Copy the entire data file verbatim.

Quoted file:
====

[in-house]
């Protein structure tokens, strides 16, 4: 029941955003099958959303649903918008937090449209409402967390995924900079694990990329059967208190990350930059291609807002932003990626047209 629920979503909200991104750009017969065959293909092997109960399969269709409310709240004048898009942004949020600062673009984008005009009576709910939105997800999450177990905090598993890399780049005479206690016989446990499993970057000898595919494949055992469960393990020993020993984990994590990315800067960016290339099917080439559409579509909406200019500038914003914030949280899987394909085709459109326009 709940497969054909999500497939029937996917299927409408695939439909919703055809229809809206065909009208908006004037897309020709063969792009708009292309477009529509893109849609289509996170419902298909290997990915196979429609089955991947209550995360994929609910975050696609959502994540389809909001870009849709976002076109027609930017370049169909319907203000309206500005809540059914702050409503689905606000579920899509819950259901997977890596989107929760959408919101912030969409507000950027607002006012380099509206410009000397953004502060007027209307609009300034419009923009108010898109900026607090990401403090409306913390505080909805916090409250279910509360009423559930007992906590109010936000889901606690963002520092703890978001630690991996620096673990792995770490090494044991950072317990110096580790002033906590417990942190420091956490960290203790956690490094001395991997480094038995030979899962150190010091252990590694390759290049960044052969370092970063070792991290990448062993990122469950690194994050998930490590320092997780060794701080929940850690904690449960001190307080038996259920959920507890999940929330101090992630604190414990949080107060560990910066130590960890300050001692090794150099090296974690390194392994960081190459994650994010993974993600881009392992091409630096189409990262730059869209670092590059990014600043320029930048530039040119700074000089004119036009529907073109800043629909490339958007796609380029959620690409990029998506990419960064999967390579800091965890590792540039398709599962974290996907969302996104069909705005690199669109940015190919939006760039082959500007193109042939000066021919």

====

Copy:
[in-house]
């Protein structure tokens, strides 16, 4: 029941955003099958959303649903918008937090449209409402967390995924900079694990990329059967208190990350930059291609807002932003990626047209 629920979503909200991104750009017969065959293909092997109960399969269709409310709240004048898009942004949020600062673009984008005009009576709910939105997800999450177990905090598993890399780049005479206690016989446990499993970057000898595919494949055992469960393990020993020993984990994590990315800067960016290339099917080439559409579509909406200019500038914003914030949280899987394909085709459109326009 709940497969054909999500497939029937996917299927409408695939439909919703055809229809809206065909009208908006004037897309020709063969792009708009292309477009529509893109849609289509996170419902298909290997990915196979429609089955991947209550995360994929609910975050696609959502994540389809909001870009849709976002076109027609930017370049169909319907203000309206500005809540059914702050409503689905606000579920899509819950259901997977890596989107929760959408919101912030969409507000950027607002006012380099509206410009000397953004502060007027209307609009300034419009923009108010898109900026607090990401403090409306913390505080909805916090409250279910509360009423559930007992906590109010936000889901606690963002520092703890978001630690991996620096673990792995770490090494044991950072317990110096580790002033906590417990942190420091956490960290203790956690490094001395991997480094038995030979899962150190010091252990590694390759290049960044052969370092970063070792991290990448062993990122469950690194994050998930490590320092997780060794701080929940850690904690449960001190307080038996259920959920507890999940929330101090992630604190414990949080107060560990910066130590960890300050001692090794150099090296974690390194392994960081190459994650994010993974993600881009392992091409630096189409990262730059869209670092590059990014600043320029930048530039040119700074000089004119036009529907073109800043629909490339958007796609380029959620690409990029998506990419960064999967390579800091965890590792540039398709599962974290996907969302996104069909705005690199669109940015190919939006760039082959500007193109042939000066021919």